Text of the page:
The names we use to talk about a thing determine how we think about it, too.Perhaps that will make people who aren't going to vote for Mr Trump anyway confident in their positions, but the people who are on board with Mr Trump may not be interested in substantive arguments or allusions to the Volksbund anyway.
“Drumpf” feels so satisfying to critics of the Republican front-runner partly because it sounds funny and foreign; it sounds funny BECAUSE it is foreign. Specifically, Drumpf sounds funny because it sounds German. Drumpf, to an American ear, conjures up a dough-faced Bavarian Nazi on his stumpy way to murder all the Jews in his village. (At least, that’s what I think of, as a progressive Jew who opposes Trump.) In the face of a campaign that’s drawing support from white supremacists by a candidate who promises that he would ban Muslims and build a “beautiful wall” to keep out Mexicans, it’s nice to think of Trump that way — as an interloper, a false face that conceals a creeping foreign influence. As not one of us.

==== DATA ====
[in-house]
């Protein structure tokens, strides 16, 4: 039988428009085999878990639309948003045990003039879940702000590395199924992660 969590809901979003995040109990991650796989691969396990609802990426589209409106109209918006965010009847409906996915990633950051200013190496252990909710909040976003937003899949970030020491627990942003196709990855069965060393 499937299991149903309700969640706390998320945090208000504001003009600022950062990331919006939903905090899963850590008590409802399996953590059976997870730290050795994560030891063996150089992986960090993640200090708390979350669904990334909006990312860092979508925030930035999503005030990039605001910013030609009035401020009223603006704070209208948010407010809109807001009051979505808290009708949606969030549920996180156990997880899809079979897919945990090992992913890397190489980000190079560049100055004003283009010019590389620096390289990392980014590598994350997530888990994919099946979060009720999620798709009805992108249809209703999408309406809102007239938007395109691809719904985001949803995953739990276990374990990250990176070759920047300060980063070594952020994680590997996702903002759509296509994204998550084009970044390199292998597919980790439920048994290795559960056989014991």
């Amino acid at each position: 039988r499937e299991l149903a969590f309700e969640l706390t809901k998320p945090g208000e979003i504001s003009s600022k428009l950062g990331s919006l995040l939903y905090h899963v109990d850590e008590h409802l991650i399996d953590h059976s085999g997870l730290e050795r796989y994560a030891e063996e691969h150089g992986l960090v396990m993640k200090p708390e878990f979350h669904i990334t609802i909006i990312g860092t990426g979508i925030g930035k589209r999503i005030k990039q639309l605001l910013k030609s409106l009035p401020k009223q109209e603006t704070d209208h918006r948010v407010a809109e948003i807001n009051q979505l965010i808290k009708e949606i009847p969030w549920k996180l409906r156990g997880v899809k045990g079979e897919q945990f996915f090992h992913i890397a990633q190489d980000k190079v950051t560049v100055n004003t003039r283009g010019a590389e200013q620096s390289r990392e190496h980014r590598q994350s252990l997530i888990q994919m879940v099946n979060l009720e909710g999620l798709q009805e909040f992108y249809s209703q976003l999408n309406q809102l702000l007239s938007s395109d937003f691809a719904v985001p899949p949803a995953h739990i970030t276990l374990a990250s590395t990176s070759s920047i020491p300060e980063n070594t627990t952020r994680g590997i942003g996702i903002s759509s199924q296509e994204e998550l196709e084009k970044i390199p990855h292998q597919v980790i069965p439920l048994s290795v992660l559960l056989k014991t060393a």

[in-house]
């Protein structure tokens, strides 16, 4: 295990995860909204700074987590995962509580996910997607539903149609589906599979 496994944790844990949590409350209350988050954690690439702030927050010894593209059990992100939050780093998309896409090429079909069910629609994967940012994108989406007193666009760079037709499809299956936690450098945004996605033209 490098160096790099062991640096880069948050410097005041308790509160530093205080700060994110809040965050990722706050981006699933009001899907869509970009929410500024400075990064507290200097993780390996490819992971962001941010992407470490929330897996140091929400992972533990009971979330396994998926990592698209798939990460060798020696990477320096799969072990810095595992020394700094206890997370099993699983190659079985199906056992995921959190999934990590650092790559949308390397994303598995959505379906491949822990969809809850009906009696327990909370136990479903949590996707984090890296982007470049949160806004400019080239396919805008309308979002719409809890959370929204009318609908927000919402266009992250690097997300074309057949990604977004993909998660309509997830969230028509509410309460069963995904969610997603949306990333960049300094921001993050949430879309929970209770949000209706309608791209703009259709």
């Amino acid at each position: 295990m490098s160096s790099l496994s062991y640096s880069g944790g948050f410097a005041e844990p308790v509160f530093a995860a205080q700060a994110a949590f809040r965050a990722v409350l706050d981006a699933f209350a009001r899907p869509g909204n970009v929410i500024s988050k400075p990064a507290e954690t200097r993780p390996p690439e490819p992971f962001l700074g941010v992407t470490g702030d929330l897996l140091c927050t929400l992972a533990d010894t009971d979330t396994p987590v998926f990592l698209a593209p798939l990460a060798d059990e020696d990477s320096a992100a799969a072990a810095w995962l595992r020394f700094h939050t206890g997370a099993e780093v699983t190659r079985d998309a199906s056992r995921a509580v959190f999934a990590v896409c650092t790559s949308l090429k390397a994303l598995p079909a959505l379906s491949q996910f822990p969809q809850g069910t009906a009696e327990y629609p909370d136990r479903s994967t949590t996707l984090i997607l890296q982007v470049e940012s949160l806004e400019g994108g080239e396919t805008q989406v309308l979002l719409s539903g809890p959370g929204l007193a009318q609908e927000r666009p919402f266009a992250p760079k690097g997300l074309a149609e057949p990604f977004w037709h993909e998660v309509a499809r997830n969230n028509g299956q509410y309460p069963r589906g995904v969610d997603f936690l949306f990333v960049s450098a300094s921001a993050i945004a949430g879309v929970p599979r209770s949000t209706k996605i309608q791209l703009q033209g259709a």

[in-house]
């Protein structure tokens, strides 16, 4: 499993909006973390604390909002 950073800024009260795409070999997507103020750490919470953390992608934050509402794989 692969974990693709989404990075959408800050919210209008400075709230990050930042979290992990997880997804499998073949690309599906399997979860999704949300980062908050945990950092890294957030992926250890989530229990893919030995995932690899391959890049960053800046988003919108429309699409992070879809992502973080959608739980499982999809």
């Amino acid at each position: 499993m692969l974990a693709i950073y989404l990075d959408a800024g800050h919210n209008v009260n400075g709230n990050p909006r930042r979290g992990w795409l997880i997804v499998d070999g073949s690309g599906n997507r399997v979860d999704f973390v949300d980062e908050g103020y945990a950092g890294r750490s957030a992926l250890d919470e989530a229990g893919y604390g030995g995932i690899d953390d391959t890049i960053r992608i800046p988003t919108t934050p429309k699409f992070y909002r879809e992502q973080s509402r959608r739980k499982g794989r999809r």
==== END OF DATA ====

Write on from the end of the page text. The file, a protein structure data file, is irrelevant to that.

Go read the first link if you want Mr Oliver's video.
Go read the second link if you want to be warned that Team Red and Team Blue are irrelevant.
It's this part of Ms Rosenbaum's column I wish to reinforce.
Germans don’t deserve to be tarred as shifty-eyed Nazi foreigners. Plenty of German Americans were so slandered during World War II; it wasn’t cricket then, and it’s not now.I suspect that there are enough people made in America of German parts, and there is so much of what Germans brought to the Americas that is now part of buying into America that you're not going to hear much griping about smearing all Americans of German descent or about cultural appropriation.
Much better to have some strong drink to accompany the political madness.
And be grateful that German style courtesy titles did not catch on the way bratwurst, beer gardens, and Sunday picnics did.
Otherwise you would have to address me as Herr Doktor Freiherr von Masuren.